to have viable mechanichal, electrical or plumbing systems. Further, it is highly likely that all of the interior surfaces and building envelope contain lead paint. Lastly, the structure would surely fail to satisfy any contemporary insulation requirements. The house in question is likely a highly contaminated energy hog.

    It may be argued that the shape and size of the structure are the only remaining meritorious qualities. Both of these are easily replicated.

    More importantly, the science of housing has changed significantly between the time the structure was built and the present day. It is now possible to build a house made of safe materials that generates enough energy to be autonomous. Celebrating the difference might make better sense than mourning the loss.

    • I agree with you about viable mechanical, electrical, plumbing materials, etc. in a 19th century building, in this case, 2 buildings 19th century buildings:Numbers 8 and 10 Husted Lane.

      But there is more to this story. If you click on the words “development” and “filed” in red color, Mike included details of the application and subsequent withdrawal of the complaint by the Oenoke Association and a Historic District landlord.

      Briefly, the application for 8 and 10 Husted Lane was already approved in June 2020. P + Z voted 9-0 to approve the demolition of these two 19th century buildings to be replaced by a 2.5 story building with 12-units (comprised of one and two-bedrooms), a small 315 sq foot commercial unit, and 26 parking spaces. It involved a Zoning Boundary change, Special Permit, and would be classified as moderate density under New Canaan’s 2014 Plan of Conservation and Development according to the developer’s attorney. Details of the pending application are on the Town’s website:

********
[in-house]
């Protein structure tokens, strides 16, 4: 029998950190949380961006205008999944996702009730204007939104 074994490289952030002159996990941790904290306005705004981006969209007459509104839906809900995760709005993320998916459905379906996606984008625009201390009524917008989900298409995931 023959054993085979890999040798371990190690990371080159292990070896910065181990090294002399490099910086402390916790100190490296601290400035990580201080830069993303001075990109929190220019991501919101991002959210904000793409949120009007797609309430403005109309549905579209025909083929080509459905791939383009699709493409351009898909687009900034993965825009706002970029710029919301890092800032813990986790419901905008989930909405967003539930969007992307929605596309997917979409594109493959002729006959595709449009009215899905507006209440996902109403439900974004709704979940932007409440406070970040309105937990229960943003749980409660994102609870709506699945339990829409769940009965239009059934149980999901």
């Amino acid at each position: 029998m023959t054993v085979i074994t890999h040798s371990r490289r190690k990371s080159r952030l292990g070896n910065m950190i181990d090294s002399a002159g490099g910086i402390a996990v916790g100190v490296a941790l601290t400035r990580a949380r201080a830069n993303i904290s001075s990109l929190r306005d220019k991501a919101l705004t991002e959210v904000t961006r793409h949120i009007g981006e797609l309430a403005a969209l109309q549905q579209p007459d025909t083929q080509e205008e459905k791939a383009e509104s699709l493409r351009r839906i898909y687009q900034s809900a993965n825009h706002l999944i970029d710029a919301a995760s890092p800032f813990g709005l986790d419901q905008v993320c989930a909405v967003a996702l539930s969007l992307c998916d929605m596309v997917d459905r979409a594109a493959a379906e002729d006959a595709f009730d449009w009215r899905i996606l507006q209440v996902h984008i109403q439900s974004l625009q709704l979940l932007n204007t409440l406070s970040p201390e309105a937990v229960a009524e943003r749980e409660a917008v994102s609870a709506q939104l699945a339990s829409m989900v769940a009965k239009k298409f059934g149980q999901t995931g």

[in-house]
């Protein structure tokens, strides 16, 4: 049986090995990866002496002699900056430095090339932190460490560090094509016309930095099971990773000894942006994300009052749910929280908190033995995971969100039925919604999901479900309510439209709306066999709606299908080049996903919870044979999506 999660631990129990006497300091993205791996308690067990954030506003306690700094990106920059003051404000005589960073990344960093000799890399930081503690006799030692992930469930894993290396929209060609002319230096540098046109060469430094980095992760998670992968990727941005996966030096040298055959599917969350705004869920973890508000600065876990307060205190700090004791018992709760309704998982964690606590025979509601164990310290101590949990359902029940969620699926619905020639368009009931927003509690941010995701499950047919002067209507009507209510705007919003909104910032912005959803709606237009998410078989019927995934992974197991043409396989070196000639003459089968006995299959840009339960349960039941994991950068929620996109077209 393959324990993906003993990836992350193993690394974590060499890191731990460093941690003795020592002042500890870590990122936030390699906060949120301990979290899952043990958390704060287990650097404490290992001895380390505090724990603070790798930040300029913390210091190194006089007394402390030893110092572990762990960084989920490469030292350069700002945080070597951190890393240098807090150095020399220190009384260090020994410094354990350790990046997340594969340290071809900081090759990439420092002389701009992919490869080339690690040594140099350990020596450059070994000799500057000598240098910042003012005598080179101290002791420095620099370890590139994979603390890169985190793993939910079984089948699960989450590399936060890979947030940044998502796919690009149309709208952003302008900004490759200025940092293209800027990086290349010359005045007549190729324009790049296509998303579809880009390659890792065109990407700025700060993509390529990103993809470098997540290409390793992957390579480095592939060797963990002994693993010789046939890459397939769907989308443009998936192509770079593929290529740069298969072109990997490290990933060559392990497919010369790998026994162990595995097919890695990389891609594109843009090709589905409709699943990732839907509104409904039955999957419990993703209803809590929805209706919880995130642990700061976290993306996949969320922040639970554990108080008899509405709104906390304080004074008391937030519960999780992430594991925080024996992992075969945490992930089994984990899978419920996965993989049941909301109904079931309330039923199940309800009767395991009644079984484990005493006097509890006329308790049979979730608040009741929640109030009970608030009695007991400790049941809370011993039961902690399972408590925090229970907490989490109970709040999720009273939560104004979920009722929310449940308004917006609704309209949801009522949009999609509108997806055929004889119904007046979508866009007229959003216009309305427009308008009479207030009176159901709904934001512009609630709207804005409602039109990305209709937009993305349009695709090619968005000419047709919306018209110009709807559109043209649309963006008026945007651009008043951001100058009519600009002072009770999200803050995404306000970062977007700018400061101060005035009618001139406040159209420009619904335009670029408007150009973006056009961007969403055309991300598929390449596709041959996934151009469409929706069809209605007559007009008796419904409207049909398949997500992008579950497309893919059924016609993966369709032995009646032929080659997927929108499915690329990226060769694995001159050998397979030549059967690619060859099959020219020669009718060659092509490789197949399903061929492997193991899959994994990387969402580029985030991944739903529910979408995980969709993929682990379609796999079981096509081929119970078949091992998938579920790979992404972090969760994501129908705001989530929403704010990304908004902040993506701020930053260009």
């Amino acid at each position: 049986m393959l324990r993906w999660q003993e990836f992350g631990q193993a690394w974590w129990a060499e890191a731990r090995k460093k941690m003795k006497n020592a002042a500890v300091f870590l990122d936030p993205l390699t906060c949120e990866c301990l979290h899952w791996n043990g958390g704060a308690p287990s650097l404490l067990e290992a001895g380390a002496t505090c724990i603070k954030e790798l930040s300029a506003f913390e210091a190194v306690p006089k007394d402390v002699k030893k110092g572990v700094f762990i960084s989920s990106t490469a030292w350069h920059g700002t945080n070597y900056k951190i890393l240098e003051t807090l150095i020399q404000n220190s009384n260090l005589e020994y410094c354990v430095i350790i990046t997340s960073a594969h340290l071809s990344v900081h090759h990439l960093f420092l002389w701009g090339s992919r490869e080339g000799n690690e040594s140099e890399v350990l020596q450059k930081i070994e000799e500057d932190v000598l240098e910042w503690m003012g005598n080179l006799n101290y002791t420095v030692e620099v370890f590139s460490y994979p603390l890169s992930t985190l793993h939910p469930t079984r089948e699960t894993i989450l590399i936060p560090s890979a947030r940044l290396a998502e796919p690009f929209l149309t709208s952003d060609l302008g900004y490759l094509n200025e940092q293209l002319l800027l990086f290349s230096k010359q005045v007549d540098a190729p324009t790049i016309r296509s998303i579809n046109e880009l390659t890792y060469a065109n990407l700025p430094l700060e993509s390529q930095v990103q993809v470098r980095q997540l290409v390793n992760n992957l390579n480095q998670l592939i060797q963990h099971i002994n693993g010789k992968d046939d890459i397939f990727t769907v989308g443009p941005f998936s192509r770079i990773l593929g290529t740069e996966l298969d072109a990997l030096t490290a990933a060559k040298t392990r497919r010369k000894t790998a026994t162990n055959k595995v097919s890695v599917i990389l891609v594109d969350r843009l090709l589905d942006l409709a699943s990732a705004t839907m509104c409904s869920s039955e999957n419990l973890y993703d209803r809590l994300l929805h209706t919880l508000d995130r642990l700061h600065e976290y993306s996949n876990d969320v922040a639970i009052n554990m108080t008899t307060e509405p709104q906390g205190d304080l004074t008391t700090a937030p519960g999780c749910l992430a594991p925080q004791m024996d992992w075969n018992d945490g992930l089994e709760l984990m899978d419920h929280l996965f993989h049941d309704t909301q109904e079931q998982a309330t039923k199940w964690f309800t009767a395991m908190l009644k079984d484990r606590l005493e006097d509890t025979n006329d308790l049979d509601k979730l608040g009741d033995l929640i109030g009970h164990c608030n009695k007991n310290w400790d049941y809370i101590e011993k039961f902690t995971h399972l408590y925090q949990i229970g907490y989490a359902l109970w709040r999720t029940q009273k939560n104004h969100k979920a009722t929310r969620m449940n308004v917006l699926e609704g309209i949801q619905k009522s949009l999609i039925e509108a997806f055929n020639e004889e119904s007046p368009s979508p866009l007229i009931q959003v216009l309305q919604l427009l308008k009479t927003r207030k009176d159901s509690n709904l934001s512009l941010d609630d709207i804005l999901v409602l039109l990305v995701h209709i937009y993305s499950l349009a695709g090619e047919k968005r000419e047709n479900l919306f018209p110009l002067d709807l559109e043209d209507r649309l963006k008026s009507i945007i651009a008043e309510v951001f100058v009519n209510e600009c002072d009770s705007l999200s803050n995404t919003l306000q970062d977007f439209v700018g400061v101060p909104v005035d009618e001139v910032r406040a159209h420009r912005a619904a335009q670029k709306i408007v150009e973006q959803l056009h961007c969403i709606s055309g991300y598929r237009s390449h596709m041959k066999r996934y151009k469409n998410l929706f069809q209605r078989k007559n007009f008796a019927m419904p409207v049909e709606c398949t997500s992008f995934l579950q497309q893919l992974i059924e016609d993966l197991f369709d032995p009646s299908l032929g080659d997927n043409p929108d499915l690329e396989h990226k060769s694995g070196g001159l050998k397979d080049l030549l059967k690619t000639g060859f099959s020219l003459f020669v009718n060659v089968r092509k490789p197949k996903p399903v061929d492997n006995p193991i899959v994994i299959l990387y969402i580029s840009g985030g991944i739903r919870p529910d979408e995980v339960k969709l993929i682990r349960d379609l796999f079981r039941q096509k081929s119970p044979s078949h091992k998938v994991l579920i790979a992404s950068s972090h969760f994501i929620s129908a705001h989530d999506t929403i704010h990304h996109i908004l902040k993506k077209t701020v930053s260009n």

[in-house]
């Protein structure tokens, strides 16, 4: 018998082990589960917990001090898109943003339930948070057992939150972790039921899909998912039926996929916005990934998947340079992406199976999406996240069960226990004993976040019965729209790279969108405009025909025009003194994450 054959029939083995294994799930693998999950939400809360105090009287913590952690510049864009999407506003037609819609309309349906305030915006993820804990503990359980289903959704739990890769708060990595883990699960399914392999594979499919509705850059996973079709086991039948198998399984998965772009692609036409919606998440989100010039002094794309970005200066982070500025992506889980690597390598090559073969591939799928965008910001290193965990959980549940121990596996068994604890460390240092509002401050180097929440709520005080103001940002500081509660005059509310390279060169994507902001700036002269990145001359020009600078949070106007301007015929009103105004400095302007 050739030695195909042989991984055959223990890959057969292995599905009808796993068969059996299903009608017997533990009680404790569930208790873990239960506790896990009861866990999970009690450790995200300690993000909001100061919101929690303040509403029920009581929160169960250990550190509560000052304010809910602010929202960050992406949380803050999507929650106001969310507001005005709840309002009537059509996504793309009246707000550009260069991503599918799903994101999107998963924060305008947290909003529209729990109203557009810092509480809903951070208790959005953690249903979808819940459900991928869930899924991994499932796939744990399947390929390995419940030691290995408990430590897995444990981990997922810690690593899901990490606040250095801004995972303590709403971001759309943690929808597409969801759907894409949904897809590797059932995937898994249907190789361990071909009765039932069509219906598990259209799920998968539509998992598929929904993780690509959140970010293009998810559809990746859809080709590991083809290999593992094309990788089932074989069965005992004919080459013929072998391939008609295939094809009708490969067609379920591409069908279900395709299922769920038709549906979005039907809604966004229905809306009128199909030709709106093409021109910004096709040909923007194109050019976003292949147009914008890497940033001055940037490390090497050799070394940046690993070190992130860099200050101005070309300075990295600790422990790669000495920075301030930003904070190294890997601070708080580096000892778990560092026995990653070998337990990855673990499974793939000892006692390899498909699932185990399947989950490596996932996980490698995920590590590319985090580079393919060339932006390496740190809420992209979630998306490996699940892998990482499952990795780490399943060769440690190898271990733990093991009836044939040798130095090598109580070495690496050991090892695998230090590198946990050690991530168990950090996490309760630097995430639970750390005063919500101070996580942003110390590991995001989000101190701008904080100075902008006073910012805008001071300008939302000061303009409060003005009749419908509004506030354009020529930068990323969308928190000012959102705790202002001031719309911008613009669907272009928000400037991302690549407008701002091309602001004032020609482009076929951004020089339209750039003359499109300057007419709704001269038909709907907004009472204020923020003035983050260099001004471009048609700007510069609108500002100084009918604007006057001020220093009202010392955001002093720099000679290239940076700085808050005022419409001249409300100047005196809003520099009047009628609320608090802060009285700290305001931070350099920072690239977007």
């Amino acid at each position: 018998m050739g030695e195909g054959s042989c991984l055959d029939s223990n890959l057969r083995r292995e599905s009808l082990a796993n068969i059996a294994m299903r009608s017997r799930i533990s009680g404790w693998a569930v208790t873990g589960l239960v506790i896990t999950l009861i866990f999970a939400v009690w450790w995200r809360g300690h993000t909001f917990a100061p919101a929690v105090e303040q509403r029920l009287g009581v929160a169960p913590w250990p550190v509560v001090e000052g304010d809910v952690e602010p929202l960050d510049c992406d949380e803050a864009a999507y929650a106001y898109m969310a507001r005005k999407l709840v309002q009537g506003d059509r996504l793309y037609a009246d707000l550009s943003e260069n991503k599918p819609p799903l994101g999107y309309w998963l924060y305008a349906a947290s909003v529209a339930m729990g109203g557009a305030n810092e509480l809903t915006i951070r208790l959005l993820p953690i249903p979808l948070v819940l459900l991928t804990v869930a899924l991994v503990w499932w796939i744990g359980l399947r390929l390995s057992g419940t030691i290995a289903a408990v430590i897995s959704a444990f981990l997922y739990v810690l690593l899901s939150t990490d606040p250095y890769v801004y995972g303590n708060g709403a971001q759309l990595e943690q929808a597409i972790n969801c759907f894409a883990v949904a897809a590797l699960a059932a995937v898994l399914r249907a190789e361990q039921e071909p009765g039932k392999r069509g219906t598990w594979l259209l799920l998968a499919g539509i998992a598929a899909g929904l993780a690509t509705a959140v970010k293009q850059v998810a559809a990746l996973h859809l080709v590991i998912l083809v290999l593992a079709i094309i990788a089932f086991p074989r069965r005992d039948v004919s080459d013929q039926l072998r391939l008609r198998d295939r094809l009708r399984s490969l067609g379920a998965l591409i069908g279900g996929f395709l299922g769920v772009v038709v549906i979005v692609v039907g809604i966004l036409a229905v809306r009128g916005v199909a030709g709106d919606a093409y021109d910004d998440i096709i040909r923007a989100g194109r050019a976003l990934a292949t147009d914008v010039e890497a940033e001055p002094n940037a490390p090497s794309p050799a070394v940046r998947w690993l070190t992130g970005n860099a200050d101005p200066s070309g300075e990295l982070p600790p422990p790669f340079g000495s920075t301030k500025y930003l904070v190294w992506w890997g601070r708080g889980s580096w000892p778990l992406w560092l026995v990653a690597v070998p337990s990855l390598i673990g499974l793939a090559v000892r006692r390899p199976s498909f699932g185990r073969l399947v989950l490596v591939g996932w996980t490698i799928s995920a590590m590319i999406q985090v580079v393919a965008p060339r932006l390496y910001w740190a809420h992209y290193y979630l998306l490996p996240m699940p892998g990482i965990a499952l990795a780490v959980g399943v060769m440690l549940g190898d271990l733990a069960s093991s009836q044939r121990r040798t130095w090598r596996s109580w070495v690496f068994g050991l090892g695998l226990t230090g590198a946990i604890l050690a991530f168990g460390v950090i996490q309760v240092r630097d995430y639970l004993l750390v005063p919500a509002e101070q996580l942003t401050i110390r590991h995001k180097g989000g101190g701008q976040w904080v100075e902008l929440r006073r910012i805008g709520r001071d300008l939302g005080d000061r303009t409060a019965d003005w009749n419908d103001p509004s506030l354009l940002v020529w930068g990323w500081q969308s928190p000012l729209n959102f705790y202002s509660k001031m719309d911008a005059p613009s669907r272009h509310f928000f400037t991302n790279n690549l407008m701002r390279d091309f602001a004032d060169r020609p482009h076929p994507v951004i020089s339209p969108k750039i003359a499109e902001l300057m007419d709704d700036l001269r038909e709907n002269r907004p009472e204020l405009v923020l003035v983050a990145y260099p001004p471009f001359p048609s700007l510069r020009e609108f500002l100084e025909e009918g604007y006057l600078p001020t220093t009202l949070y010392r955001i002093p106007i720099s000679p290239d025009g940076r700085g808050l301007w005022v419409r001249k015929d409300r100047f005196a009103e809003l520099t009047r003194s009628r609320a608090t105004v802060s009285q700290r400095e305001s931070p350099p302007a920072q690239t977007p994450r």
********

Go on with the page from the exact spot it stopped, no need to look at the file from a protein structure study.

See: May 22, 2020 Narrative from Attorney Jacqueline Kaufman

      Ms. Findlay opposition letter will be referred to the Historic Review Committee.

  3. The scale and Historic village elements are being threatened like never before. Every month a shoe drops of one project bigger than the last. For decades residents did not have to fear that zoning changes would destroy property values. Certainly zoning officials made great efforts to preserve the Town’s character and value. One never felt that developers were running the show. That is not the case any more. Quietly zoning changes have been made ,that it is now evident, run against the very things of scale and unique character that attack people here. I believe a moratorium on building is in order to let the citizens speak through a voting cycle or maybe two on this important issue before more damage to this special community is done by developers and their government proxies.

  4. The question of energy efficiency should be put in the larger context of expense, impact on the community, wastefulness of demolisions, overbuilt properties and neighborhoods.

    One comment here: “The house in question is likely a highly contaminated energy hog.” If the people are not being negatively impacted by living in the house then what’s the problem? There is a lot more toxic material stirred up with teardowns and attempts to dispose of them than leaving them alone. And primarily in the winter are the energy drains that much worse. Not everyone has ridiculous requirements for ice cold air in the summer or higher than necessary temperatures in the winter. Some people use fans and have higher tolerance for air temperatures. The amount of fuel and other resources burned up in teardowns and rebuilds are huge. There are many other options usually to make buildings more efficient as most of the people in the rest of New England do.

  5. I grew up on Husted Lane , it was a beautiful neighborhood and still is, the whole plan is to take down the 2 houses and the apartments that are in the circle. It’s all about money. It’s sad that we don’t restore the old homes. And the time will come when many people will have to find a place to live. Sad to see the way New Canaan has changed.